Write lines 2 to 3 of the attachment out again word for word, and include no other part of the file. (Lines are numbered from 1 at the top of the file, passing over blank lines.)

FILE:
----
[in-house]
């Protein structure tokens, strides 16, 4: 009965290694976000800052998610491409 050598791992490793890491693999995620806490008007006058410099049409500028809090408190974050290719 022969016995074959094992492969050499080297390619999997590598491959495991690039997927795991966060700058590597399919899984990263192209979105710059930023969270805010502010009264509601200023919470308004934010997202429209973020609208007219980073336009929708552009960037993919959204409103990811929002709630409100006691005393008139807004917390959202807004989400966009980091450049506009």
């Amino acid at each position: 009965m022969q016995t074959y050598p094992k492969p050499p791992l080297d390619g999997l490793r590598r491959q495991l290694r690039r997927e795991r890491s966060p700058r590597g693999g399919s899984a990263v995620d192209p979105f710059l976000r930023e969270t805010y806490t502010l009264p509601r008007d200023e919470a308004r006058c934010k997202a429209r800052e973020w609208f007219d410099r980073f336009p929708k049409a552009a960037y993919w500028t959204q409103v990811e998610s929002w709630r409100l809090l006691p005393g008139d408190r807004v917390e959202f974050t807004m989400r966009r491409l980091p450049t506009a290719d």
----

């Protein structure tokens, strides 16, 4: 009965290694976000800052998610491409 050598791992490793890491693999995620806490008007006058410099049409500028809090408190974050290719 022969016995074959094992492969050499080297390619999997590598491959495991690039997927795991966060700058590597399919899984990263192209979105710059930023969270805010502010009264509601200023919470308004934010997202429209973020609208007219980073336009929708552009960037993919959204409103990811929002709630409100006691005393008139807004917390959202807004989400966009980091450049506009």
């Amino acid at each position: 009965m022969q016995t074959y050598p094992k492969p050499p791992l080297d390619g999997l490793r590598r491959q495991l290694r690039r997927e795991r890491s966060p700058r590597g693999g399919s899984a990263v995620d192209p979105f710059l976000r930023e969270t805010y806490t502010l009264p509601r008007d200023e919470a308004r006058c934010k997202a429209r800052e973020w609208f007219d410099r980073f336009p929708k049409a552009a960037y993919w500028t959204q409103v990811e998610s929002w709630r409100l809090l006691p005393g008139d408190r807004v917390e959202f974050t807004m989400r966009r491409l980091p450049t506009a290719d």